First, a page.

He has been frustrated by the slow pace of governing, they said, and is seizing opportunities now to take action and see immediate results, as he did when he ran his real estate and branding empire in New York.
"None of it comes as a surprise to anybody," said one senior White House official. "He's used to making a decision and it happens, it moves. Government doesn't quite work that way. Some of this is his frustration of wanting to see things happen. Now he's taking bold action to see things happen."
Trump has told several advisers that he wants to talk about immigration more and that the issue was the reason he won the election - along with trade.
He has been incensed by stories noting that he has not gotten enough funding to build a border wall.
He has told aides to prepare more executive orders, and on Wednesday the White House announced he would sign a proclamation aimed at sending National Guard troops to the southern border to work with Border Patrol agents.
One longtime adviser said recent weeks have been reminiscent of Trump's time as a businessman working out of Trump Tower and a departure from the more formal structure imposed by Kelly.
This person said Trump has often reminded aides about what he said on the campaign trail - and the crowds that came to hear it.
Trump has cut senior advisers, including Kelly, out of some personnel and policy moves, such as the recent hirings of top economic adviser Larry Kudlow and national security adviser John Bolton. A senior White House official said neither of the men had been vetted before their selections were announced.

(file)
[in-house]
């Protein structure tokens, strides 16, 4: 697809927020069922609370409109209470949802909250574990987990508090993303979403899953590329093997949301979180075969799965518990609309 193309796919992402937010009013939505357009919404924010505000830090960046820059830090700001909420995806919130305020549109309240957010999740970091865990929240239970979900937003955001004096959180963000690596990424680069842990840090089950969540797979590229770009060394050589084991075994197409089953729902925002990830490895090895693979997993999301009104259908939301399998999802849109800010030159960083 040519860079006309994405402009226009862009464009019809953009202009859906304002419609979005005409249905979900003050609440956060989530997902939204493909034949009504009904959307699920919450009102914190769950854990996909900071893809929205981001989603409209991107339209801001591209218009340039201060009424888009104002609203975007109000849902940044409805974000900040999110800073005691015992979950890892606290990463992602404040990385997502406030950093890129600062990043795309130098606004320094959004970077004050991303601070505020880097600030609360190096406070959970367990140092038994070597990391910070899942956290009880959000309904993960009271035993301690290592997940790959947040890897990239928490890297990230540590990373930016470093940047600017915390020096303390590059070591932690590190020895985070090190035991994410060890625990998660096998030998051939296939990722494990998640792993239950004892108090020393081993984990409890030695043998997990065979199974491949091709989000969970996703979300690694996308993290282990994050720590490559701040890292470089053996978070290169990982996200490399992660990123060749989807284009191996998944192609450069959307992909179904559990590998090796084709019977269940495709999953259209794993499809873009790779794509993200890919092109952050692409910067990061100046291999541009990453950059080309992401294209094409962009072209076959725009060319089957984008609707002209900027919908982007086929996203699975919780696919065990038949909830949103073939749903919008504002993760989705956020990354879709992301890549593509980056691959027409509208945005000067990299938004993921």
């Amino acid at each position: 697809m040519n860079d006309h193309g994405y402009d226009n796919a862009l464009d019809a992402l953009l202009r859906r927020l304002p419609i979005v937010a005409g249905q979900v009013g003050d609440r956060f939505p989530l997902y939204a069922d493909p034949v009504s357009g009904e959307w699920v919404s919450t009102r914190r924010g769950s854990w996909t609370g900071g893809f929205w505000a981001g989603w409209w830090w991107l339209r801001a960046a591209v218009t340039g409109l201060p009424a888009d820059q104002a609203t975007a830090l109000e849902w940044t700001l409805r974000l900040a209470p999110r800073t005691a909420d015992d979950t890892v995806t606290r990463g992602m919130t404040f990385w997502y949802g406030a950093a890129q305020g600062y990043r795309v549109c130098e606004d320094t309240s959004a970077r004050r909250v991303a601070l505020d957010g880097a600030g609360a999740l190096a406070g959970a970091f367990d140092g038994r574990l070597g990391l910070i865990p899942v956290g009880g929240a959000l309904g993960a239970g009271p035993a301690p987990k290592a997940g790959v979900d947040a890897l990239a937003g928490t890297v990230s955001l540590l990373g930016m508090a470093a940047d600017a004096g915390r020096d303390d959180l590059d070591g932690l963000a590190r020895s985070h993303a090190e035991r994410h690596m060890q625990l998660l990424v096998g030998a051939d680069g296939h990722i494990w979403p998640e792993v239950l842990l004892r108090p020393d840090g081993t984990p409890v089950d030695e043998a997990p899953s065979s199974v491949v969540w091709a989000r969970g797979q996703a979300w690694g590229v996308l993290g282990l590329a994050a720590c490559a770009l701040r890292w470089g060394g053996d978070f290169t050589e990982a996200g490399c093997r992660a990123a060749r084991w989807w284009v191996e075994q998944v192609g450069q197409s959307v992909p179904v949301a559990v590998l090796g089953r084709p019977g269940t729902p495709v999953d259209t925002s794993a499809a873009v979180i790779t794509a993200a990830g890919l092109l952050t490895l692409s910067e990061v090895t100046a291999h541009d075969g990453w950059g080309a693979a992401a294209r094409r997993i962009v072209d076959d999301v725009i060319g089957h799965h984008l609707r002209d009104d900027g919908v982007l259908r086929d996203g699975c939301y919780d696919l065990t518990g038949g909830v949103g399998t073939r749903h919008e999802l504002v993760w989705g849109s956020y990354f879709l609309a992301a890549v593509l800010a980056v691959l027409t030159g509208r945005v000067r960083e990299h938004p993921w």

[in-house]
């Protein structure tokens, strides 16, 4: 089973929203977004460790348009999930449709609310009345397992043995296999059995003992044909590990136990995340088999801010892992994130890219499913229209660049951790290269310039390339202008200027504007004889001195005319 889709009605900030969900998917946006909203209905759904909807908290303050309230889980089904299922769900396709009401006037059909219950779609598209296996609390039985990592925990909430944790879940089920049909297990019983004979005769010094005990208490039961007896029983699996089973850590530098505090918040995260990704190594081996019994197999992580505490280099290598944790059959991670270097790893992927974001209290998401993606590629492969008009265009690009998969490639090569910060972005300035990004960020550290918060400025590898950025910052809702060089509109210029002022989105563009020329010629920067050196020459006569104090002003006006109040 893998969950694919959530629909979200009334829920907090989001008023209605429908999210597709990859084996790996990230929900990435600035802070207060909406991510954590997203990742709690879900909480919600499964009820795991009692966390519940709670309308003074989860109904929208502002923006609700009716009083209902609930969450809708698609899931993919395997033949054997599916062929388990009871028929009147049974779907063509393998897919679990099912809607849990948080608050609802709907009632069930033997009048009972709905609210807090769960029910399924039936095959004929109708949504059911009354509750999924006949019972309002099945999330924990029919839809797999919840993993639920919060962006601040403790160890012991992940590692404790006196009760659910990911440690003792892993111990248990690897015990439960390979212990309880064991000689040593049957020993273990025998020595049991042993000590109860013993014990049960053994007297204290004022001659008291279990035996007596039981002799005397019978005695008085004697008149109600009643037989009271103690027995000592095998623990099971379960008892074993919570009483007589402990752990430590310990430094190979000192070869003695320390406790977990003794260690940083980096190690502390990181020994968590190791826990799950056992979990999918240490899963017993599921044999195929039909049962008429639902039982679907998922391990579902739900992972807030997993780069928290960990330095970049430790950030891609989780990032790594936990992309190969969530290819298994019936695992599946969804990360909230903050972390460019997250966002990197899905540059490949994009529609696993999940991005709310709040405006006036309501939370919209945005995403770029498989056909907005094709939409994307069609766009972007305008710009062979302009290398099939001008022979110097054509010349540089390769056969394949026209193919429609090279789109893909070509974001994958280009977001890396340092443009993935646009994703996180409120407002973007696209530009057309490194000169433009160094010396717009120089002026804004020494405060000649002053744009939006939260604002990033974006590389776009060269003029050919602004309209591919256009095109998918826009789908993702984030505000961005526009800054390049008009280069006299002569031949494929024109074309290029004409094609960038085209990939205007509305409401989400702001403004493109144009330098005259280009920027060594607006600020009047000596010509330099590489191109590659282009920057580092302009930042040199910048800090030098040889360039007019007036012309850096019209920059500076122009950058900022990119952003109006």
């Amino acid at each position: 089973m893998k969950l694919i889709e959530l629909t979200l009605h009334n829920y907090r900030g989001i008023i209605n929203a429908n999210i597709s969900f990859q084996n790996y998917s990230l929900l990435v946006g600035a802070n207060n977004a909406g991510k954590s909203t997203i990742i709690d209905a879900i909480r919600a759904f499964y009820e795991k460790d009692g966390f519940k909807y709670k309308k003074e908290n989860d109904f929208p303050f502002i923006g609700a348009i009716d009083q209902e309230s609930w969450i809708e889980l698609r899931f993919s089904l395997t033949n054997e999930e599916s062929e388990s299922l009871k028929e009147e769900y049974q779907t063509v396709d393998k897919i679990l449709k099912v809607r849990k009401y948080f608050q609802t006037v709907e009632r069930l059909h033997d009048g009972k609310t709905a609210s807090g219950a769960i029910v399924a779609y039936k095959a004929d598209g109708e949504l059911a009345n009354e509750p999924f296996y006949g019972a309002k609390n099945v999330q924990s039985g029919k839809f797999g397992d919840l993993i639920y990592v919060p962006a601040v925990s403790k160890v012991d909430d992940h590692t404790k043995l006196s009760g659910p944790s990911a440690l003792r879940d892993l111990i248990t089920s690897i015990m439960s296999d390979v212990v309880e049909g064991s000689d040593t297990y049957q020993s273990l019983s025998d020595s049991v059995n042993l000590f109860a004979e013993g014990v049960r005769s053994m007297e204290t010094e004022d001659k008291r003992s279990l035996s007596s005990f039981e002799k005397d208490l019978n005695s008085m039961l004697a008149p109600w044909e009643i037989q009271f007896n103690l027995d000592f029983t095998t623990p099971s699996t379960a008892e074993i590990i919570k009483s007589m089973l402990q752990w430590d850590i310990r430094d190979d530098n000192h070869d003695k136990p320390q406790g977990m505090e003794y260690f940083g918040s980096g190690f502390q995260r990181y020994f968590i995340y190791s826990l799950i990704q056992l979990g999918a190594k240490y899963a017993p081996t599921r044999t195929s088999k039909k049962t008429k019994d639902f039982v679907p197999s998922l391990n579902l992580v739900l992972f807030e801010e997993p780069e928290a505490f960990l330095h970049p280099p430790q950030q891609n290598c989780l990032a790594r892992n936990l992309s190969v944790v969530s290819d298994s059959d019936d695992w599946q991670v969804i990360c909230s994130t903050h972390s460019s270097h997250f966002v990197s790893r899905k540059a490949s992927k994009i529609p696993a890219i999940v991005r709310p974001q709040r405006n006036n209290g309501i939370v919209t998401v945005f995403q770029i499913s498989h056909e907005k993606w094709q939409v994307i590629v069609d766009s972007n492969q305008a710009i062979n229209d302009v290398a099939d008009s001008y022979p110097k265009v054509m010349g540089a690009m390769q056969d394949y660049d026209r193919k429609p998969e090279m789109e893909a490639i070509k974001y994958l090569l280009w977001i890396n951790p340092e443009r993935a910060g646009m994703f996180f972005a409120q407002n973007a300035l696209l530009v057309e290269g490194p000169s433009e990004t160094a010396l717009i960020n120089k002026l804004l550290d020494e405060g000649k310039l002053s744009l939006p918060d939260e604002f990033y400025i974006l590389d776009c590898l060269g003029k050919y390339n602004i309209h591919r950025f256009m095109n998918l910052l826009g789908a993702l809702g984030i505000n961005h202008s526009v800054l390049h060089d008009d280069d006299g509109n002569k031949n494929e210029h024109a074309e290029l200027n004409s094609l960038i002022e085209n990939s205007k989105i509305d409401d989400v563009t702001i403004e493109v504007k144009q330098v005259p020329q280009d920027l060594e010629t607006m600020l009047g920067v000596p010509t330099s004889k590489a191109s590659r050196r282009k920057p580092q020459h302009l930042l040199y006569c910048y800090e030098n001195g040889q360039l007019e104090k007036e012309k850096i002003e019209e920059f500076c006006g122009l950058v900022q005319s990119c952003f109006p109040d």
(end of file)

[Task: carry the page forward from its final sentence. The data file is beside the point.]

In recent weeks, Trump has also promised to meet North Korean leader Kim Jong Un, vowed to confidants he would rip up the Iran deal, floated an Oval Office meeting with Russian President Vladimir Putin and announced the removal of troops from Syria. Around the same time, he fired his secretary of state via Twitter.
According to those around him, Trump has increasingly struck a self-confident tone on foreign policy and has begun boasting about what he plans to accomplish. He brags about how he understands North Korea's Kim and how his previous advisers and previous presidents were wrong, particularly mocking George W. Bush.
"He sees all these opportunities on the horizon on national security," said Sen. Lindsey Graham, R-S.C., who met with Trump at the White House last week. "I told him the way he's handling himself has put him in a position to really change things, and he certainly agreed."
One person who has spoken to Trump said the president is frustrated at the foreign policy apparatus that is pushing back on his Syria move and thinks that rich Middle Eastern countries are ripping off the United States. Trump has reluctantly agreed to listen, this person said, "at least for now."
The political backlash to the escalating trade fight with China has been particularly intense.
More than 100 Republican members of Congress and multiple GOP senators have written public letters to the White House asking him to pull back from the tariff brinkmanship, as China prepares retaliation squarely aimed at punishing American farmers and manufacturers. Business groups that are key parts of the Republican coalition have also condemned the moves.